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I forgot to say you have to make sure your /etc/hostname is properly configured this way: nameserver [your_isp_primary_dns] and nameserver [your_isp_secondary_dns] – Nuc134rB0t Jul 2 '12 at 12:58

Instead of trying to set the adapters to Bridged or Host Only Network Adapter, you can try Port forwarding under Firewall/ Other ports, with your port no set to tcp and udp connections.

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If you cant connect over ip you're not likely to have any success with dns names on a default apache install.

check the network settings of the virtual host, I always putt it to bridged to it can be accessed throughout the entire network.

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I set it to bridged but now the guest doesn't connect to the internet. – drtanz Jul 7 '11 at 10:58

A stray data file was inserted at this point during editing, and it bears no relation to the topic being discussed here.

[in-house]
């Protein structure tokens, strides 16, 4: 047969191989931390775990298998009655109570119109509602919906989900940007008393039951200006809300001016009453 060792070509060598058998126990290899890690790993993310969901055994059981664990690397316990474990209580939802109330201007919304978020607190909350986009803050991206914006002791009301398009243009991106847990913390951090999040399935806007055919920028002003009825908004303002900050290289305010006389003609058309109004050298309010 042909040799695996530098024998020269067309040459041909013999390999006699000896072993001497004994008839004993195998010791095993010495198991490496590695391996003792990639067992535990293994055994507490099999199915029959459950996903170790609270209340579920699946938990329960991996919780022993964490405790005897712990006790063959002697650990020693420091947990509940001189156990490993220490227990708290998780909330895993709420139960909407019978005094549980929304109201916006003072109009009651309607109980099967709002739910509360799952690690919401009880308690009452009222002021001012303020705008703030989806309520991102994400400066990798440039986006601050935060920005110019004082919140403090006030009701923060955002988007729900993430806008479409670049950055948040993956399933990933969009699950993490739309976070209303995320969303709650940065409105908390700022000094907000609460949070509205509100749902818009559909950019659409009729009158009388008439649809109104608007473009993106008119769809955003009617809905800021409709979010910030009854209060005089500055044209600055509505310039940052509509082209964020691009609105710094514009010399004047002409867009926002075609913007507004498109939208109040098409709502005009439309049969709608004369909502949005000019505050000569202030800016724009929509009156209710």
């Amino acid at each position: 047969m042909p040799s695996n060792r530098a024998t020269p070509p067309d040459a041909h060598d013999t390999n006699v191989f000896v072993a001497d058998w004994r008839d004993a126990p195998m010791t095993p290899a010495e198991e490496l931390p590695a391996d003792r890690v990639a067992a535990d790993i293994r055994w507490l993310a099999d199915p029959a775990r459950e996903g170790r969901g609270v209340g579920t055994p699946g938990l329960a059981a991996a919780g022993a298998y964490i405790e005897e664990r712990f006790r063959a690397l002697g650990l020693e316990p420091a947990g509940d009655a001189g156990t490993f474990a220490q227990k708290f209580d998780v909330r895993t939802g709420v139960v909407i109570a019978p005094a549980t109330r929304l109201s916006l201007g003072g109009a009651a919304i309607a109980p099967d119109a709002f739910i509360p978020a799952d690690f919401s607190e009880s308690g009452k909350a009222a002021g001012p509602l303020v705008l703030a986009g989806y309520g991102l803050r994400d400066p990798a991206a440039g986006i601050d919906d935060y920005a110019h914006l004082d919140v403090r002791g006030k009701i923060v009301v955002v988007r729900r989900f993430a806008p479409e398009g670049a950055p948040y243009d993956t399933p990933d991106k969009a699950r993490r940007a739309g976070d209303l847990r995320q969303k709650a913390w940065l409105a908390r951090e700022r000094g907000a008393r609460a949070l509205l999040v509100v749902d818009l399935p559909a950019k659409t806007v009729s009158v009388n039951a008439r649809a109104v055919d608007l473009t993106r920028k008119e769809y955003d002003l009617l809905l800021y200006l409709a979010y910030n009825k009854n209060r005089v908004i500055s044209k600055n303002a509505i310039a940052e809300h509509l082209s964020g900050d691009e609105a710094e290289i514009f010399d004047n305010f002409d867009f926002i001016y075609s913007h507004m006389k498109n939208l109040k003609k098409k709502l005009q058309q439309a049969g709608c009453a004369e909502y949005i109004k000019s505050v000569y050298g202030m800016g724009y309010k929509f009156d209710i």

do you get an IP in the quest OS? I usually set up multiple NIC's to match all my physical NIC's. Can you perhaps dump your ifconfig from the quest and host – PvdL Jul 7 '11 at 16:48
When I'm working with wireless it works but with cable no, here are some screenshots showing my config: – drtanz Jul 8 '11 at 9:41
any help on this please? – drtanz Jul 10 '11 at 21:58
it looks like your computer is directly connected to the internet and that may be the reason why your client isn't getting a IP (v4) – PvdL Jul 11 '11 at 8:36

The accepted answer did not work for me (I installed virutalbox inside ubuntu 12.04 LTSand inside virtualbox I installed ubuntu 14.04 LTS Server). I just swapped the network settings for Adapter1 and Adapter2 i.e. setting up Adapter1 for "bridged networing" and Adapter2 for "NAT" and it started working.